^agtoa^his naotri^ amid figure in whether prose- with Mr. Simpson. 

; Mr. evi- CTtors tirade to bring cmmnal The tests werc conducted on 

drargesagamst Al Cowlings, blood from tbe right-handed 
;dence or flight longtime friend glove confiscated by ihepofice 

.cation an he a and S^teammate, and the outside Mr. Simpson's Brent- 

ctaas * 1 tn* 1 person behind the wfied during wood mansion. A left-handed 

; defendant had gfStiSS televised poficl glove, believed to have been 

.of guilL It thus couwbe : - _ n ■, abandoned by the killer, was 

• to b^ter theprogKUtira - ^ over, the police found outside Mrs. Simpson’s 

tenuon that Mr. booked Mr Cowlings on suspi- condominium near the bodies, 

his fonntf wife, ^J^of aSd^AfistaW'ioSro. Authorities believe the two 

inferences are appropriate, terpreiatitm of tire DNA find- 
Rfill , the instruction can weigh iogs reported by a Los Angles 
heavily against defendants, Mr. television station that said that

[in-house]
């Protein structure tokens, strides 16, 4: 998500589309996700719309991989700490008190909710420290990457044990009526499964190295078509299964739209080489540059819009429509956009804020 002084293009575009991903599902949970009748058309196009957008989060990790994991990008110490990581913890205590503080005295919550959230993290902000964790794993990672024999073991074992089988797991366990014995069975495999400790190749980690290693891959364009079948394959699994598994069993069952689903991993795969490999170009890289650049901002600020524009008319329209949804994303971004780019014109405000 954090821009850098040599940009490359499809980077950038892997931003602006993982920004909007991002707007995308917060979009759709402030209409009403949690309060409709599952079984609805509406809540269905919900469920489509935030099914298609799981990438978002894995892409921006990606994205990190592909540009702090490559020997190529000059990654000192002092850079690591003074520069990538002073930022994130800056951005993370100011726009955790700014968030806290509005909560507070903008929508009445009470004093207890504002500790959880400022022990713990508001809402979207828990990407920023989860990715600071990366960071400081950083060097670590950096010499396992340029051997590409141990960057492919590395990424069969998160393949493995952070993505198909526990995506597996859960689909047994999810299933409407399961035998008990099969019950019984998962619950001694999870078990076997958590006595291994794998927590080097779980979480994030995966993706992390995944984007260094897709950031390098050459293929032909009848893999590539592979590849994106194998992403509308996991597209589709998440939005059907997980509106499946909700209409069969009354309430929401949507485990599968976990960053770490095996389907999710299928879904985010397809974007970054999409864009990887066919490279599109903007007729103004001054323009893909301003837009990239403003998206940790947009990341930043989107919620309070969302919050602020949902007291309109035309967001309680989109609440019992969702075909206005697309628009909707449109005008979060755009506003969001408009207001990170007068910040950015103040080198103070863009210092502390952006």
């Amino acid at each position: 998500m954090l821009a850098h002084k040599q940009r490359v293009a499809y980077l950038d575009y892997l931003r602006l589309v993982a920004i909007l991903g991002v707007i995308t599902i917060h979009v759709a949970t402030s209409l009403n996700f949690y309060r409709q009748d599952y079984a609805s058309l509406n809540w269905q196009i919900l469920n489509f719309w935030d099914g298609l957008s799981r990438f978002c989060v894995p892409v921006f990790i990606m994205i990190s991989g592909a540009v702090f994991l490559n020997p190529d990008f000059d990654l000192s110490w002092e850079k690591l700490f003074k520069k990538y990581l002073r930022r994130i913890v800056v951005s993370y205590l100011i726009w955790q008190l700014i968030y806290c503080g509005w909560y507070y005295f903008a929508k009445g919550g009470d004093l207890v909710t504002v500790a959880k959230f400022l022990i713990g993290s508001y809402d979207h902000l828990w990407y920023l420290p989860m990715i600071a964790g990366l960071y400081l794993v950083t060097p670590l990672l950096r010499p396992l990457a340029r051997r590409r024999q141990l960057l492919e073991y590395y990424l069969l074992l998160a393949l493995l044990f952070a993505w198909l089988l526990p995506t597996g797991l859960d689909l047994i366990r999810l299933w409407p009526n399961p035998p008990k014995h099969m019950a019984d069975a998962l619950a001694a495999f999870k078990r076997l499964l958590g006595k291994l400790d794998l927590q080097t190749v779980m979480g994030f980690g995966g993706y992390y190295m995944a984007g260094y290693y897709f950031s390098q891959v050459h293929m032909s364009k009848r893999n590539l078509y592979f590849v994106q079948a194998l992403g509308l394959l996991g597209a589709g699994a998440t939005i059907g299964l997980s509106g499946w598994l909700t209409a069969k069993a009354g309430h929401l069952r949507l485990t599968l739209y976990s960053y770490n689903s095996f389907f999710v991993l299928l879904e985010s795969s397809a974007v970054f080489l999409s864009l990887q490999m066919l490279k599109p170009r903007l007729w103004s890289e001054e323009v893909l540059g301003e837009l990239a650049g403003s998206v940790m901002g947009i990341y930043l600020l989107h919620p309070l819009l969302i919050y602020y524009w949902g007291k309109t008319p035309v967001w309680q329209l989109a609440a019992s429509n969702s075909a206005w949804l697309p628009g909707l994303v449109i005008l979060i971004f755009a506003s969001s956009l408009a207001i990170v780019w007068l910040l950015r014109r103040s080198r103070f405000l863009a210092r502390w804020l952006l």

Wiley said. Wood tests showed a “strong 

. The latest disclosures also probability” of a DNA match 
could figure In whether prose- with Mr. Simpson, 
cutbrs decide to bong crumnal The tests werc conducted on 
Mrargf* again s i Al Cowlings, blood from the right-handed 
Mr Simpsons longtime friend glove confiscated by the pofice 
and former teammate, and the outside Mr. Simpson's Brent- 
person behind the' wheel during wood man s i on. A left-handed 
the nationally televised pofice glove, believed to have been 


abandoned by die killer, was 

When it was over, the police found outside Mrs. Simpson’s 

was “attempting to establish a 
framework for FDA-designed 

Away From Politics 

• A federal judge has sentenced the captain 
and seven crew members of the Golden Ven- 
ture, a freighter that tried to smuggle Chinese 
into the United States, to prison terms rang- 
ing from three years to four and a half. Ten 
Chinese drowned trying to swim ashore. 

• A German tourist died when he fell into a